These posts are very helpful in understanding the operation of the clinic, but might I suggest that, if possible, you try to find a medical consultant to review the medical information? For example, "mild transient transaminitis" is a sign of liver stress but not usually actual liver problems and is quite a common side effect of many medications, including quite a number that are used for mental health conditions. It is also quite common when people have a virus such as mono or even a flu-like virus. In fact, if there is no other obvious cause, the patient has no other symptoms of liver disease and they are generally young-ish and in reasonably good health, mild transient transaminitis is often assumed to have been caused by a virus with minimal to no other workup. It can also happen after a night of heavy drinking. Generally speaking, a patient who develops mild transaminitis is monitored through blood testing. They may or may not switch to a different drug depending on their and the doctors' discretion. However, if the transaminitis resolves relatively quickly, as "transient" would suggest, generally you stay on course. Transaminitis that is relatively mild or even moderate but resolves on its own is not considered a liver problem or even a serious side effect. In fact, there is a decent likelihood that if the one out of 14 patients who developed it continued the drug and it still resolved, that it wasn't caused by the drug at all, or that the drug was just one in a number of factors predisposing the kid to having this transient bump in liver enzymes in his bloodwork.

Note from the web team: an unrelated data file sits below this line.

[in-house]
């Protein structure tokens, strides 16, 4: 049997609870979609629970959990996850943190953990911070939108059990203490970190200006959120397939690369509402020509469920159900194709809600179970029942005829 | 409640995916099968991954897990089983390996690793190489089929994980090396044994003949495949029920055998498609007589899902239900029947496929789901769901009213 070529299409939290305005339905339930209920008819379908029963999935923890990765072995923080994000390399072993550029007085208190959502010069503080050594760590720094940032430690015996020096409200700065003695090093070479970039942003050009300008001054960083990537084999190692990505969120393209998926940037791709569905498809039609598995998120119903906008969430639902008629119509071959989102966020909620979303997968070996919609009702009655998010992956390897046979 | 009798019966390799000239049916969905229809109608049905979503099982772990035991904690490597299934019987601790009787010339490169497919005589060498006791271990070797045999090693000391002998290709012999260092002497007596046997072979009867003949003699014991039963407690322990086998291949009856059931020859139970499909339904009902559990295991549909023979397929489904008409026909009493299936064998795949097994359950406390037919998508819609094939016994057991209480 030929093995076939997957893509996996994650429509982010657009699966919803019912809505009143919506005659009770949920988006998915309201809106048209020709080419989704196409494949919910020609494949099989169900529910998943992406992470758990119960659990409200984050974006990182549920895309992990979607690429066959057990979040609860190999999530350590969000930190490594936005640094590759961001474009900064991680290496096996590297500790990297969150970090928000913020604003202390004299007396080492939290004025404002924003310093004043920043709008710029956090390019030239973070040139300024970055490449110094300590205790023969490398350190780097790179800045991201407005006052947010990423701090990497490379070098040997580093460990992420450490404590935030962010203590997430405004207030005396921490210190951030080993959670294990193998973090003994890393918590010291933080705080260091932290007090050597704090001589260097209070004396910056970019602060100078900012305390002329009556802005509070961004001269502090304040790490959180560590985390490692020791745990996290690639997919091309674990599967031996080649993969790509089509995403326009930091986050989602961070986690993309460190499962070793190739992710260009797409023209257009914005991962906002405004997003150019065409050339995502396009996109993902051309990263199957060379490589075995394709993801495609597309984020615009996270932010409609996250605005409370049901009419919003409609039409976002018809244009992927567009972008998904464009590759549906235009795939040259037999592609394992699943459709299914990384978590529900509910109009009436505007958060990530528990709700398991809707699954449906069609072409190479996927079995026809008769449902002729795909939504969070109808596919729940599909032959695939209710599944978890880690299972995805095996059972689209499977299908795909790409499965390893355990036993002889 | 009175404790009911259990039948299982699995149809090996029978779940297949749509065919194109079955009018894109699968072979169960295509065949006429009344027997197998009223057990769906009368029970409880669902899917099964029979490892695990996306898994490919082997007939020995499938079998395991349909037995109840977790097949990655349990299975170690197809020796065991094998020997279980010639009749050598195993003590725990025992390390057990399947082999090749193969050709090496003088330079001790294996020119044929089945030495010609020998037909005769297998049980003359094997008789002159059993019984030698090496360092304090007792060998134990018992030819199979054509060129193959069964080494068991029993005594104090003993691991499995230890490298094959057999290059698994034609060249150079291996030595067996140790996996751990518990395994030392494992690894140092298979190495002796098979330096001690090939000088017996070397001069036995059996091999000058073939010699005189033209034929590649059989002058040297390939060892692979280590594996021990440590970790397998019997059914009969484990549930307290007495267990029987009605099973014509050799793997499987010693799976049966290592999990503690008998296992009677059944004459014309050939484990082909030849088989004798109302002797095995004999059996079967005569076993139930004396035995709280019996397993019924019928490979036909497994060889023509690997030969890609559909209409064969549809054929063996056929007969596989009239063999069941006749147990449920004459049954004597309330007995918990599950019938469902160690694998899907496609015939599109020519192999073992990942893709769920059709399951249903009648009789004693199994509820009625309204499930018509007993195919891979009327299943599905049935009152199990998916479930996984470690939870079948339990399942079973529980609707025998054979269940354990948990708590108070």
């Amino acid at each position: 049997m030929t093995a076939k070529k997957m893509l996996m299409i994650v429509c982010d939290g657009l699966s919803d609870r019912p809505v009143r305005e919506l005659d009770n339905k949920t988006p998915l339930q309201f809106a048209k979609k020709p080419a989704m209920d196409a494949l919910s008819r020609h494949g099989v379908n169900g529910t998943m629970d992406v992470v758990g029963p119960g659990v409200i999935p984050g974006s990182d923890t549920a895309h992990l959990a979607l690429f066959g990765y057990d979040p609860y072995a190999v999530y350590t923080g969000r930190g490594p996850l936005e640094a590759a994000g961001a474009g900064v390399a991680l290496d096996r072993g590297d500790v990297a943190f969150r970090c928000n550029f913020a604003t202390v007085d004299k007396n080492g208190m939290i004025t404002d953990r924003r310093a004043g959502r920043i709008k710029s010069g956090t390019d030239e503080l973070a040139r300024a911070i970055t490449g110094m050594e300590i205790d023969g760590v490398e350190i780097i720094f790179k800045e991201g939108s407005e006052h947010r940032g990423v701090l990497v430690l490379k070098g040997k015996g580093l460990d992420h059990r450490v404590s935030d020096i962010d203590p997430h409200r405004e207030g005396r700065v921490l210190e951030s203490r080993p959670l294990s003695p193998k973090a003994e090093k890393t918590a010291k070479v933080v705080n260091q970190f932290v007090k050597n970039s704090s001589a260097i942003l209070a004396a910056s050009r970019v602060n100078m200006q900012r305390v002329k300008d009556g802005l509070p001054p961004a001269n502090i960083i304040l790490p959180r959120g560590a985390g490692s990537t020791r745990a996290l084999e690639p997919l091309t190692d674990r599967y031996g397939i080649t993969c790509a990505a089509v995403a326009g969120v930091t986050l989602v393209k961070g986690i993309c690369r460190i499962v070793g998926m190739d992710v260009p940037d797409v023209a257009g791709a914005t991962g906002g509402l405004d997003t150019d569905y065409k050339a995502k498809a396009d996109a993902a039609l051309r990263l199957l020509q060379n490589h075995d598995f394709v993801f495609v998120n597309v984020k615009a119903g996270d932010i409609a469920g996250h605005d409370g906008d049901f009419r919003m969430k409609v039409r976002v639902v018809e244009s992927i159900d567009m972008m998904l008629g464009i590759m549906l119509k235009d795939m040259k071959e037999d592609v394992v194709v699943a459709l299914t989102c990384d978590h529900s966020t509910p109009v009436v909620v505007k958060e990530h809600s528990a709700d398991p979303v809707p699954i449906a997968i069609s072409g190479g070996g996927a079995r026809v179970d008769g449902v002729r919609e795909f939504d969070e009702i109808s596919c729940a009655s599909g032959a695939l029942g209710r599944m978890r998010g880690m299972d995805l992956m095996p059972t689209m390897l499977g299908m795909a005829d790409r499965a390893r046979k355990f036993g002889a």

The point being, that just because this one kid in the study developed it does not mean it was related to the drug and also does not necessarily indicate that it was a real problem. This is why it can be difficult for lay people to fully interpret medical research, even if they faithfully Google every single term they don't know. There is simply a lot of context missing. Coming from a health care background, I personally would find these posts more convincing if the medical info was more accurate. Otherwise, it gives the whole thing a veneer of alarmism, and I think you have some very important things to say. I think it's essential that there is more transparency in this field-at a minimum-and you are well-placed to provide it. I fully recognize the difficulty in discussing medical issues without a medical background, and that is why it would in my opinion reach a broader audience more effectively if you had a medical consultant to review the strictly medical info that is needed to provide context for what you're saying. I don't think it helps anyone to increase the amount of half-truths or out of context statements floating around in this area, and you're far from the only commentator to make some mistakes in this regard. But imo ANY inaccuracy just makes it easier for people with bad intentions to discredit everything you say, and that would be really unfortunate. Of course, I'm just one person.

In any case, thank you for taking the time to distribute your knowledge.

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Very informative. Thanks Jamie and LGBTCC!

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